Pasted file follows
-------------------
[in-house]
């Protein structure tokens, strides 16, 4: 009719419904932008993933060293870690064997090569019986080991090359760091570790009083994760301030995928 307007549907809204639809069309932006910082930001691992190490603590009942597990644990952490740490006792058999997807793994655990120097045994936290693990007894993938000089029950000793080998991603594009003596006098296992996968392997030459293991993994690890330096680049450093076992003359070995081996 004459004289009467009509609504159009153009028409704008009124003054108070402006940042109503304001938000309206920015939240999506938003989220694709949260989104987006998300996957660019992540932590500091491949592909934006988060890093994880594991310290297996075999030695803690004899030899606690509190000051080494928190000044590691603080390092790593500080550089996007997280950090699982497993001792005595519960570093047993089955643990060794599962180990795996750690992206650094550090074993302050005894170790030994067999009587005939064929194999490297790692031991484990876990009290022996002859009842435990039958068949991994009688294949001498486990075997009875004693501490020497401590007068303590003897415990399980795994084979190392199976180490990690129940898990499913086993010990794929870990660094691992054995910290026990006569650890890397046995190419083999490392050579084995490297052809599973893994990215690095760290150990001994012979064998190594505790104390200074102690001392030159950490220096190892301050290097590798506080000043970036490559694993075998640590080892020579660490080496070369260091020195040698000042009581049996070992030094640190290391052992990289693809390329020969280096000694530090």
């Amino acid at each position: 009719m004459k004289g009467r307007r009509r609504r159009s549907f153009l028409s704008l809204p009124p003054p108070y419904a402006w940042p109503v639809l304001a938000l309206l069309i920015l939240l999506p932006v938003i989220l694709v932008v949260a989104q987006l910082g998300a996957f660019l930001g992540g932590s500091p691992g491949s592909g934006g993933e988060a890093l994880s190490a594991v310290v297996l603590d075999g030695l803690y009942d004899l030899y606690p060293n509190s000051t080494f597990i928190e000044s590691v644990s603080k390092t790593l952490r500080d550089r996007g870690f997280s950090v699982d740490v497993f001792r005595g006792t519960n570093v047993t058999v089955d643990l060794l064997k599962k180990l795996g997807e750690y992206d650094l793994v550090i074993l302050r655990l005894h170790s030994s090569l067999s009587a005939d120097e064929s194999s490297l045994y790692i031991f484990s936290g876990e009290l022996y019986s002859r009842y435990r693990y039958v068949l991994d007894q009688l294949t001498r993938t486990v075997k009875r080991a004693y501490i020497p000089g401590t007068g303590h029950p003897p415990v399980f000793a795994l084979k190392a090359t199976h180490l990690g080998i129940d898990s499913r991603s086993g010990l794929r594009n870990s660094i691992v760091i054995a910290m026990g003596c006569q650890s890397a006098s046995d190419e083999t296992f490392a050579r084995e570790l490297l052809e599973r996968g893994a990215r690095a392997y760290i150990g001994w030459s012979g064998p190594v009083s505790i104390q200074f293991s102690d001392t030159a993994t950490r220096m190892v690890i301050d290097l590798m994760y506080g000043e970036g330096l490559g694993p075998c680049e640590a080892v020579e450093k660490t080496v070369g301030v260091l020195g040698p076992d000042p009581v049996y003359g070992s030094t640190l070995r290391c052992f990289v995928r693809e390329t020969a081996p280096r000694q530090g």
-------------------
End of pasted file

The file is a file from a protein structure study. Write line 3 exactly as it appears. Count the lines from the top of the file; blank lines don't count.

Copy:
């Amino acid at each position: 009719m004459k004289g009467r307007r009509r609504r159009s549907f153009l028409s704008l809204p009124p003054p108070y419904a402006w940042p109503v639809l304001a938000l309206l069309i920015l939240l999506p932006v938003i989220l694709v932008v949260a989104q987006l910082g998300a996957f660019l930001g992540g932590s500091p691992g491949s592909g934006g993933e988060a890093l994880s190490a594991v310290v297996l603590d075999g030695l803690y009942d004899l030899y606690p060293n509190s000051t080494f597990i928190e000044s590691v644990s603080k390092t790593l952490r500080d550089r996007g870690f997280s950090v699982d740490v497993f001792r005595g006792t519960n570093v047993t058999v089955d643990l060794l064997k599962k180990l795996g997807e750690y992206d650094l793994v550090i074993l302050r655990l005894h170790s030994s090569l067999s009587a005939d120097e064929s194999s490297l045994y790692i031991f484990s936290g876990e009290l022996y019986s002859r009842y435990r693990y039958v068949l991994d007894q009688l294949t001498r993938t486990v075997k009875r080991a004693y501490i020497p000089g401590t007068g303590h029950p003897p415990v399980f000793a795994l084979k190392a090359t199976h180490l990690g080998i129940d898990s499913r991603s086993g010990l794929r594009n870990s660094i691992v760091i054995a910290m026990g003596c006569q650890s890397a006098s046995d190419e083999t296992f490392a050579r084995e570790l490297l052809e599973r996968g893994a990215r690095a392997y760290i150990g001994w030459s012979g064998p190594v009083s505790i104390q200074f293991s102690d001392t030159a993994t950490r220096m190892v690890i301050d290097l590798m994760y506080g000043e970036g330096l490559g694993p075998c680049e640590a080892v020579e450093k660490t080496v070369g301030v260091l020195g040698p076992d000042p009581v049996y003359g070992s030094t640190l070995r290391c052992f990289v995928r693809e390329t020969a081996p280096r000694q530090g």